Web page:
‘And I, when I am lifted up from the earth, will draw all people to myself.’

And then John comments:
He said this to indicate the kind of death he was to die.

In his death was not the termination but the fulfilment of his mission.

Our text from 1 Peter 3 gives us some more information. From vs 18:
…Christ also suffered for sins once for all, the righteous for the unrighteous, in order to bring you to God.
Christ’s suffering under Pontius Pilate was not a meaningless cruelty, though Pilate intended it to be.

It was a suffering for sins, once for all. Though the world conspired to dispose of Jesus, the divine plan was different.

It was a death for sins. That means that it’s a death that pays the debt that was accrued by human beings on account of our refusal to live our lives as a gift from God.

And Peter says, it was a substitutionary sacrifice: it was the righteous in the place of the unrighteous.

Jesus dies in place of us, as one sufficiently the same as us, but also as one crucially different. He is fully man, born of Mary, and as such, is a mortal. He shares our life. But remember: this is the one that the creed says is conceived by the Holy Spirit. He is the eternal Son of God, and is righteous where we are not. When he goes to his death, he is qualified to bear upon himself the weight of our sin. Peter says earlier in his letter:

He himself bore our sins in his body on the cross

As the great English preacher John Stott wrote in his classic book Basic Christianity:
The accumulated sins of the whole world and of all history were laid upon Him. Voluntarily he bore them in his own body. He made them his own. He shouldered full responsibility for them.

There are two things for us to do here.

The first is: to stop and wonder at it.

So many of the best hymns on the cross ask us to do exactly this:
And when I think that God, His Son not sparing,
Sent Him to die, I scarce can take it in;
That on the Cross, my burden gladly bearing,
He bled and died to take away my sin.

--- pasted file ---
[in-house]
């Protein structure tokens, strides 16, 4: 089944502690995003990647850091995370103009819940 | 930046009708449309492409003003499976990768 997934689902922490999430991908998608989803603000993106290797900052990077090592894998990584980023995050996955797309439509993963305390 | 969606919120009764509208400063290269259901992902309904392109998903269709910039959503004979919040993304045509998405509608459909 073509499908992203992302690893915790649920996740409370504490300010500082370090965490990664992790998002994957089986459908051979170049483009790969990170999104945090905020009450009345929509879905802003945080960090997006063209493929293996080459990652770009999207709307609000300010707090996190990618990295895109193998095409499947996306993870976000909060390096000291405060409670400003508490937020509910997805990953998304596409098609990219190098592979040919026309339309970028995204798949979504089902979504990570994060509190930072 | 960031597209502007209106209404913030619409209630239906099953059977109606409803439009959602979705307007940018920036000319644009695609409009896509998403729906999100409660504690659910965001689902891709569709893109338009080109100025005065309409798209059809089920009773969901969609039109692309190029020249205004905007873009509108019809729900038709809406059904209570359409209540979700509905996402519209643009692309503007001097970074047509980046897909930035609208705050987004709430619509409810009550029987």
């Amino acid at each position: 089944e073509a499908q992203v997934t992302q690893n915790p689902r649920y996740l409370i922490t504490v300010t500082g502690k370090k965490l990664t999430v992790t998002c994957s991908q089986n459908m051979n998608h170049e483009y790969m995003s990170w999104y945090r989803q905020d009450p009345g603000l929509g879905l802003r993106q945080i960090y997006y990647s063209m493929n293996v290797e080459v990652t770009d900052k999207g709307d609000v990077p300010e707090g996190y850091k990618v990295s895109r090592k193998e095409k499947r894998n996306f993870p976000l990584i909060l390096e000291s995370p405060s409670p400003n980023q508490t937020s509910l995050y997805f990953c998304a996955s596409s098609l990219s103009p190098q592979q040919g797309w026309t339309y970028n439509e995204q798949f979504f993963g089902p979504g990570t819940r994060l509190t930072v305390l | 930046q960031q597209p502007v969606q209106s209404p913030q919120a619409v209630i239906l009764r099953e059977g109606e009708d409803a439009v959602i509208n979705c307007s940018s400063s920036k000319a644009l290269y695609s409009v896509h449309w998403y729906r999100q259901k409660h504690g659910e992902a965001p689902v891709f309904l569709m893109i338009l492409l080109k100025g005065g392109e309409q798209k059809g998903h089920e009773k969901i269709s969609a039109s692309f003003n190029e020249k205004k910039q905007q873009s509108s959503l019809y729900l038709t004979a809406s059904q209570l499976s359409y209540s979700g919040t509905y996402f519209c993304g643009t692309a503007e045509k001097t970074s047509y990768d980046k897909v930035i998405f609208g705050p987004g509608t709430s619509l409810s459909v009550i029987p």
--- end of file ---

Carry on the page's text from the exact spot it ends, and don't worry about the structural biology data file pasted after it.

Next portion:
These words are inviting us to the simple reaction of awe and amazement – that the news about us, that apparently looks very bad, in actuality is wonderfully good.

And so: have you really given yourself to consider the extraordinary thing that happened when Jesus suffered under Pontius Pilate? If you’ve ever gazed into the night sky with amazement and considered all the works of God’s hand, have you also come to the Lord’s Table and let yourself feel the same sense of gratitude and wonder – and more, because on the cross of Christ not just general evil, but your sins and mine were paid.

The cross of Christ is the centre of Christianity. It tells me that Christianity is not an ethical system, or a set of values, or a philosophy, or a spiritual guide.

If it were those things, we’d all be stuffed.

No: Christianity is about the death of Jesus Christ for sin, which turns out to be our only hope and salvation.
But the second thing for us to do is to live it.

The cross is definition and the shape of the Christian life.

I keep getting ads that tell me I should aim to have a six-pack, and that even men over 40 can have one.
For Christians, the ideal shape of life is not a six-pack, but the cross. It is the shape and pattern of the life we should now live. It is the essence of Christian values.

What does this mean? It means that at the heart of the Christian life is costly love. It means being willing to do the right thing even when it may result in suffering. Instead of responding to evil with evil, we are called to overcome evil with good. This is not just neighbour love, but enemy love. It’s the love shown by the Good Samaritan to his enemy the Jewish man. And it is worth thinking about on Anzac Day, when we are reflecting on the terrible wars that have marked our times.
This is the six-pack of the Christian life: the desirable and distinctive shape of it. But it is an uncomfortable challenge. It involves not grasping at significance; but following Jesus Christ through the thickets of this life. As you stand and retell the story of the death of Jesus, you say: I, like him, pursue the love that costs, and risks, and even hurts.

How cross-shaped then is your life? When you consider those about you that you fear most, or loath the most, or that grieve you most, whether they be individuals, or a cultural group: what am I doing for them that looks cross-shaped? What can I do, in even a small way, that would echo the death of Jesus Christ?

Michael Jensen is the rector of St Mark’s Anglican Church in Darling Point, Sydney, and the author of several books